When Gordon Gentle told his friends that he wanted to join the Army, they laughed at him because they thought he was too good-natured to make a soldier.
But, for the 6ft 2in, sports-mad teenager from Pollock in Glasgow, who was nicknamed "Soft" by his friends because of his family name, it was a dream come true when he joined the Royal Highland Fusiliers just three months ago.
He was proud to wear the uniform of a regiment with more than 200 battle honours to its name and he thought of the Army as a way of seeing the world. When his battalion was sent to Iraq, the enthusiastic boy-soldier asked his family not to worry - it was part of the job.He even told his mother that all he was doing was delivering water.
Yesterday morning a letter from the teenager dropped on the doormat of the family home, full of plans for the future and excitement that he was due to come home within two weeks. Sadly, the arrival of the letter came less than 24 hours after his parents and two sisters had been told that he was the latest casualty in a conflict for which they believe he was too young and poorly trained to have been sent.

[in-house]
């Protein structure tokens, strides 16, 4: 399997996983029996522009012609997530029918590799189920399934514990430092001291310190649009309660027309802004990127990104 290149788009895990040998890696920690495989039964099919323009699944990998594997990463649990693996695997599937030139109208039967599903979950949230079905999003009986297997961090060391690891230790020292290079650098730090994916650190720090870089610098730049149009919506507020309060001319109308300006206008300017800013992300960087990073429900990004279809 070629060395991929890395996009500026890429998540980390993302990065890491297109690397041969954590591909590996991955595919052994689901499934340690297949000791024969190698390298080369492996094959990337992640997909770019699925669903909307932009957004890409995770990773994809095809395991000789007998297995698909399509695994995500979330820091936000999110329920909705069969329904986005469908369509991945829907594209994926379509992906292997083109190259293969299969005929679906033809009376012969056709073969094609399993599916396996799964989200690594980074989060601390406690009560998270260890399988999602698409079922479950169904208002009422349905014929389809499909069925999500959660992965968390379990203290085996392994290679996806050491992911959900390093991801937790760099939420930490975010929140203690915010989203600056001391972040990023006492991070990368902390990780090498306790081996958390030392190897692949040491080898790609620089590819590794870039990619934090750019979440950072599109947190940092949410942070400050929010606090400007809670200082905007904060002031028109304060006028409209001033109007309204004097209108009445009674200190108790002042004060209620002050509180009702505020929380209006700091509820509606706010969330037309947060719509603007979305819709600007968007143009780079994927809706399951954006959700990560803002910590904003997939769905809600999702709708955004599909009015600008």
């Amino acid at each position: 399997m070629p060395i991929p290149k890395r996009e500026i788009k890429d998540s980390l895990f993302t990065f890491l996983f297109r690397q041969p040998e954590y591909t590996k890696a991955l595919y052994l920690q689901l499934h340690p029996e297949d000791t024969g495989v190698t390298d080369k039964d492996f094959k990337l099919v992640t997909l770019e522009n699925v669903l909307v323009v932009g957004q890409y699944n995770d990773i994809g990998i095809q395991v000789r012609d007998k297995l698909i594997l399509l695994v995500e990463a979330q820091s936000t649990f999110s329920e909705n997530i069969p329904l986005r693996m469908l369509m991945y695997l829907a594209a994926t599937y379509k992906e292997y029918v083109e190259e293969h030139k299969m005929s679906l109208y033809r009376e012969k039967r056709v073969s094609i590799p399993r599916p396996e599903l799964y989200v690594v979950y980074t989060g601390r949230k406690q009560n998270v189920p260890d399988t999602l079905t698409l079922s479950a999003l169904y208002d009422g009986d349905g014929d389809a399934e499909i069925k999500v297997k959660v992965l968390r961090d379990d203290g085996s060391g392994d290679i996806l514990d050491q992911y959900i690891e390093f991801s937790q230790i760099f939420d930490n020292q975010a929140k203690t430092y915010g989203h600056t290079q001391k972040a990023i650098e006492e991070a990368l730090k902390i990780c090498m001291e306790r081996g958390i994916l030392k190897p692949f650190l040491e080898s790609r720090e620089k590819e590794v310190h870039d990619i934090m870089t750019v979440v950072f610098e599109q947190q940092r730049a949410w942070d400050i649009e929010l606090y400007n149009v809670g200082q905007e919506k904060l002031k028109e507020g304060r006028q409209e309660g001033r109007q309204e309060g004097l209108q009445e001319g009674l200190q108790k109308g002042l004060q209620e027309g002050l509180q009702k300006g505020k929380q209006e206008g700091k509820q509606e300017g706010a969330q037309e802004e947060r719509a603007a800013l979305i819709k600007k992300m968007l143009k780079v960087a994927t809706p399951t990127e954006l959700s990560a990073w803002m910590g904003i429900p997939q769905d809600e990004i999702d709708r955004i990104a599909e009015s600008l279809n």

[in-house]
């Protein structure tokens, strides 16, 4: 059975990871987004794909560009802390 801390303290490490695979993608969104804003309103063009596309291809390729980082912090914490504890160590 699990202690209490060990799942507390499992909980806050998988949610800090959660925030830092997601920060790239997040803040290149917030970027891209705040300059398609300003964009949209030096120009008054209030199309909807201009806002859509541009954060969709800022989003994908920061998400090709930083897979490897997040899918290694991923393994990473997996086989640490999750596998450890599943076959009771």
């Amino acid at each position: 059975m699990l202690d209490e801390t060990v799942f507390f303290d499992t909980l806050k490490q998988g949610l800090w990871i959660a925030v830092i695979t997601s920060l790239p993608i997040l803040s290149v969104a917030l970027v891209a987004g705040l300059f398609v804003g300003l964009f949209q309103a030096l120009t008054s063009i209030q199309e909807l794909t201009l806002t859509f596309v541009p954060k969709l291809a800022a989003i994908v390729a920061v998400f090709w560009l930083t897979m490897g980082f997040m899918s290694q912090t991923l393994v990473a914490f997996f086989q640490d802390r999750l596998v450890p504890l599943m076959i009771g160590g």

"I can't believe my only son has gone," said his mother, Rose, yesterday as she was comforted by friends and family. "He shouldn't have been there, none of our boys should be there, Why don't Tony Blair and Geoff Hoon send their own families out to Iraq?
"My son was just a bit of meat to them, just a number. They don't care about him, all they're worried about is the next election. This is not our war, my son has died in their war over oil and they haven't even taken up the trouble of picking up the phone and say they're sorry for our loss."
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